Mumbai: Wyeth Ltd, the Indian subsidiary of US drug maker Wyeth Inc., is set to move the country’s apex court challenging an order bythe Bombay high court asking it to immediately pay Rs13.20 crore for allegedly overcharging patients for an anti-inflammatory drug.
The National Pharmaceutical Pricing Authority (NPPA), which regulates drug prices in India, had last year asked Wyeth to deposit Rs44.07 crore with the Drugs Prices Equalization Account (DPEA) for overpricing tetracycline hydrochloride from 1981 to 1987.
The deposit included Rs13.20 crore as principal and Rs31.86 crore in interest up to November 2007.
NPPA fixes the maximum price for drugs sold in India under the Drug Price Control Order and assesses market prices at regular intervals.
The DPEA collects money from pharma companies for overpricing drugs. This money goes into the government’s coffers.
Wyeth had filed a writ petition in the Bombay high court disputing the charges.
The court granted a stay on the recovery of the interest amount, but subject to deposit of the principal amount and furnishing security for the interest within six weeks.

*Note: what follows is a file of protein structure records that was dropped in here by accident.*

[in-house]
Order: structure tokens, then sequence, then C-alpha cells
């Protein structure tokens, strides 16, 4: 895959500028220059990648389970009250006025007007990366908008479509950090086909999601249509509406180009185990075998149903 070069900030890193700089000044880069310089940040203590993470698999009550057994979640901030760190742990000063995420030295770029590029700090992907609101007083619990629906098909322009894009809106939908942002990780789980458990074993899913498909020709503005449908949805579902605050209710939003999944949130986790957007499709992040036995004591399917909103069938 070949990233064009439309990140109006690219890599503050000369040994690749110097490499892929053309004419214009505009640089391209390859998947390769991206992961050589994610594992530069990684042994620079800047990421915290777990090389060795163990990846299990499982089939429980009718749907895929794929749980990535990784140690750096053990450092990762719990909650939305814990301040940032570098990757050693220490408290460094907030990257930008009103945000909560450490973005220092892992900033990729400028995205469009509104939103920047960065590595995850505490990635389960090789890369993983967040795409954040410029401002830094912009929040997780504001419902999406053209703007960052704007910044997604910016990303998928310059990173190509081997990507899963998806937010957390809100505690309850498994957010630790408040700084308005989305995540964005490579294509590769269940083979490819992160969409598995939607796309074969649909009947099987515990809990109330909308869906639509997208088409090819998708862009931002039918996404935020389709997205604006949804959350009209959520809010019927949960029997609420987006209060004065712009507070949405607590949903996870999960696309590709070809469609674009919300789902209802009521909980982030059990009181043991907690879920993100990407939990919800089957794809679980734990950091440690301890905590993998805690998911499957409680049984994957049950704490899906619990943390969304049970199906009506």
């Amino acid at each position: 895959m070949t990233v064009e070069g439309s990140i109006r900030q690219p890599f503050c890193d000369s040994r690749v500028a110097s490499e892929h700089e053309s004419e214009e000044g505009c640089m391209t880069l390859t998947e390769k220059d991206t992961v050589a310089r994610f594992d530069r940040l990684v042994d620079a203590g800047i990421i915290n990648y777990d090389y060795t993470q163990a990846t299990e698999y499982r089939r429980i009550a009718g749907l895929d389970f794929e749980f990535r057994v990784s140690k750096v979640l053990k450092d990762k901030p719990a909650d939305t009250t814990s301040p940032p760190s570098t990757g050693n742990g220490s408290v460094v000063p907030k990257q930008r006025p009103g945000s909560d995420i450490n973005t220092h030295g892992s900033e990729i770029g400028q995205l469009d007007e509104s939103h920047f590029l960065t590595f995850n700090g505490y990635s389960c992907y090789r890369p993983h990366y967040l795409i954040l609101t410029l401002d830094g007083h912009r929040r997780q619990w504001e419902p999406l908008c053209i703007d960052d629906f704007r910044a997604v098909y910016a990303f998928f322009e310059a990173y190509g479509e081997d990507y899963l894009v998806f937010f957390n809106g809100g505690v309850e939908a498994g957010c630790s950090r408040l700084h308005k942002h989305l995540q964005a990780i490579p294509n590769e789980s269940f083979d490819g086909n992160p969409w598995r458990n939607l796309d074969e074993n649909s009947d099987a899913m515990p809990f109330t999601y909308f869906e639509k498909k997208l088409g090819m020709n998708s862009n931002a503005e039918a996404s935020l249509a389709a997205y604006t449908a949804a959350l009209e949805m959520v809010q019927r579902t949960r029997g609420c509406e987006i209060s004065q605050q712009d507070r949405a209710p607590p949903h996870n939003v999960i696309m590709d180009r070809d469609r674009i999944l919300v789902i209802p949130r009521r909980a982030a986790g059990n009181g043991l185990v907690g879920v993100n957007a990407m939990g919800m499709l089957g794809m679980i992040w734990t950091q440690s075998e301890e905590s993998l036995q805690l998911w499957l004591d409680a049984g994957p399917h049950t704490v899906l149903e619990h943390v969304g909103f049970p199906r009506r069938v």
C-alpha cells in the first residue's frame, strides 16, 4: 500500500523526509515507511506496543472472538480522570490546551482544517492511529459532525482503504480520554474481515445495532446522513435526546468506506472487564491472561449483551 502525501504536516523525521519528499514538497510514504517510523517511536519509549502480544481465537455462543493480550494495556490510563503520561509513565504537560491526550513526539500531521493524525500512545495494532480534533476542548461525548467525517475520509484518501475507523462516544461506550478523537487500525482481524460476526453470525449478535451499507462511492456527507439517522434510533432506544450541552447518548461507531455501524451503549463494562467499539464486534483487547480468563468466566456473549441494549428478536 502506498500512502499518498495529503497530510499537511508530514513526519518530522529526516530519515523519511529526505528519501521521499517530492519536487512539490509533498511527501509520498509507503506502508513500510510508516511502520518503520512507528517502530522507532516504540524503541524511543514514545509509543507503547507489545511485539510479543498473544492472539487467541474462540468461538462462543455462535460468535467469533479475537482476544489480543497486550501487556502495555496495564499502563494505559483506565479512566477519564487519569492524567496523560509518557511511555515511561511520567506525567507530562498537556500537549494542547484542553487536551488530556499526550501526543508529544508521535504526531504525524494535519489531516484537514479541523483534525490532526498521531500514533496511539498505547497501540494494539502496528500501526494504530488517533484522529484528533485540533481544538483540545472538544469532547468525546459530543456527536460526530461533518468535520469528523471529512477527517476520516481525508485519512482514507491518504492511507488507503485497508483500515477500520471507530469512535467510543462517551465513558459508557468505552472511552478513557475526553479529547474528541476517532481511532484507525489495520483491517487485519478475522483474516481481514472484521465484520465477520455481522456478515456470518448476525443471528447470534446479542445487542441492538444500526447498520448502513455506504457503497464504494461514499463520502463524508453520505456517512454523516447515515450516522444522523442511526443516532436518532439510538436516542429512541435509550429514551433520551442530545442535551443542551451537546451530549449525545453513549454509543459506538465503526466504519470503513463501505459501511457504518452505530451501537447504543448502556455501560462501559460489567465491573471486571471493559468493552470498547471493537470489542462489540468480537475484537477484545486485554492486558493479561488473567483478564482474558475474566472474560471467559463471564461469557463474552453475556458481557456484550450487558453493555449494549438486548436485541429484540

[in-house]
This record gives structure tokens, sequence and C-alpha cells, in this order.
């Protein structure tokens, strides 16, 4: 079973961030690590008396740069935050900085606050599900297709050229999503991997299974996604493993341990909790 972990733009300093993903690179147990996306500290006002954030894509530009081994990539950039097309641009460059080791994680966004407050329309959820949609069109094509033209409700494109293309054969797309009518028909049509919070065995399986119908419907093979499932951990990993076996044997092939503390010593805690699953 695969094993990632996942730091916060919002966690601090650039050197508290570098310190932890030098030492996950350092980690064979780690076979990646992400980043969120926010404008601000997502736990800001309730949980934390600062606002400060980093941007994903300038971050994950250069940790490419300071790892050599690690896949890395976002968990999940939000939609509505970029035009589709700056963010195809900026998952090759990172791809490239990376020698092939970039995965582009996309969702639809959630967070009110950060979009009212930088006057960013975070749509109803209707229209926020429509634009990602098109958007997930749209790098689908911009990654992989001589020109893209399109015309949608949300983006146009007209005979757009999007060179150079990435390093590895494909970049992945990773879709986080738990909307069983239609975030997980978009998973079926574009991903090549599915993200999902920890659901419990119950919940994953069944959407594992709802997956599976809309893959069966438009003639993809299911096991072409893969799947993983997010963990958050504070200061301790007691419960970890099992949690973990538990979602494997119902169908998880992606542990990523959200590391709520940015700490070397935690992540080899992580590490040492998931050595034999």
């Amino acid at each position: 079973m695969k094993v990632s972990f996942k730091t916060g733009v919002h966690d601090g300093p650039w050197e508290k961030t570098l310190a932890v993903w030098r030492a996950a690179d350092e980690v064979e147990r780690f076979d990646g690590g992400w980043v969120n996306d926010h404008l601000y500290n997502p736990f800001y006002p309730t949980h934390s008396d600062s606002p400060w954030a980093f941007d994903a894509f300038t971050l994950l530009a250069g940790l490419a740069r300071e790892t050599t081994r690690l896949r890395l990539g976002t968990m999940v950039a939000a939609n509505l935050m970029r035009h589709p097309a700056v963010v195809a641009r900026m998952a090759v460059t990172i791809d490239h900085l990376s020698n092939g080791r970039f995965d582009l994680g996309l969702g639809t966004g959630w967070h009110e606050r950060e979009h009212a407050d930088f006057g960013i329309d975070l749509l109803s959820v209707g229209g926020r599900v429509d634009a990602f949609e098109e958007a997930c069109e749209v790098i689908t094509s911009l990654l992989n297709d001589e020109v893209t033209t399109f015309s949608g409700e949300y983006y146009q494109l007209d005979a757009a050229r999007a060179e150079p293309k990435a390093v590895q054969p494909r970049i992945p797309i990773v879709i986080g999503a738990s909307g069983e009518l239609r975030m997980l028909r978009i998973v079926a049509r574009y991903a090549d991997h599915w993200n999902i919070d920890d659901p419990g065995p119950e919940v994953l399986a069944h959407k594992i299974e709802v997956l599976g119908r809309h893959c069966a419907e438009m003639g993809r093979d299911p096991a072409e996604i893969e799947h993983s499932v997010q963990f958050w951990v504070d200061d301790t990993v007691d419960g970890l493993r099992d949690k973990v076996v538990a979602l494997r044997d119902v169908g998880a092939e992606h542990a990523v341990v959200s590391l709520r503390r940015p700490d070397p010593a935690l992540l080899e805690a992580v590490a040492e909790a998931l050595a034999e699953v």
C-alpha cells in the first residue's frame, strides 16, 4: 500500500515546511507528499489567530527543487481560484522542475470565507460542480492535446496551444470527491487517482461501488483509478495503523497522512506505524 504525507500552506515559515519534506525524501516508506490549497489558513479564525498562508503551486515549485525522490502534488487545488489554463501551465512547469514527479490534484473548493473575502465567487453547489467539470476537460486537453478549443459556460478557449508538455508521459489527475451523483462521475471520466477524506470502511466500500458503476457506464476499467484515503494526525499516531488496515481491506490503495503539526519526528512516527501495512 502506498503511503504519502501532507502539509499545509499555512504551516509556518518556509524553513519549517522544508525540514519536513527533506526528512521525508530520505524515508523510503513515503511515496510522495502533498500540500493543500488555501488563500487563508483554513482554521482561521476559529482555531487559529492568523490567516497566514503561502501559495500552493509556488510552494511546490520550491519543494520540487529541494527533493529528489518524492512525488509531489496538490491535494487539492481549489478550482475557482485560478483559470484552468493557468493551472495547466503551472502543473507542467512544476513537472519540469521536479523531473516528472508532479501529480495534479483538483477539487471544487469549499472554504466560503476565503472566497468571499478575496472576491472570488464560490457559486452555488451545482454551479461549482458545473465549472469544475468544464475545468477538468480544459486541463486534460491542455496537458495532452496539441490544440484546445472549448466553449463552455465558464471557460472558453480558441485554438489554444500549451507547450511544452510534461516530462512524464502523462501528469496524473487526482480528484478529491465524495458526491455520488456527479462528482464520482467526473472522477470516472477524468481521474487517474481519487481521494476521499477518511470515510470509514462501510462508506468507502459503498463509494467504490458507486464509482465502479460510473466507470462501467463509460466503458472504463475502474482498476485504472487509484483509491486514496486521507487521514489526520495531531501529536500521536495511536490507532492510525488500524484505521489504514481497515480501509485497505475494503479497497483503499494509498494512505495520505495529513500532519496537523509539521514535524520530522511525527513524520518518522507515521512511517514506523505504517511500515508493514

“Based on legal advice, the company has now decided to appeal to the Supreme Court against the order of the Bombay high court,” the company said in a statement to the Bombay Stock Exchange on Monday. NPPA had in March issued a similar notice to drug maker Cipla Ltd to pay Rs62.85 crore towards interest for allegedly overpricing drugs.
In April 2007, NPPA had slapped a Rs748.27 crore demand notice on the alleged overpricing of drugs such as ciprofloxacin, norfloxacin, salbutamol and theophyline, which Cipla challenged in courts.
Wyeth said in its statement that it had challenged the charge of overpricing tetracycline hydrochloride in courts even earlier.
“... The Supreme Court order of April 1987 in this matter upheld the government’s right to fix prices under Drugs (Prices Control) Order, 1979. However, the government was directed to review the prices fixed with the company,” the company said in its statement.
Wyeth has been selling several anti-infective and anti-inflammation drugs in India for many years.
The company has blamed the government for wrongly assessing manufacturing and marketing costs of drugs to fix price limits.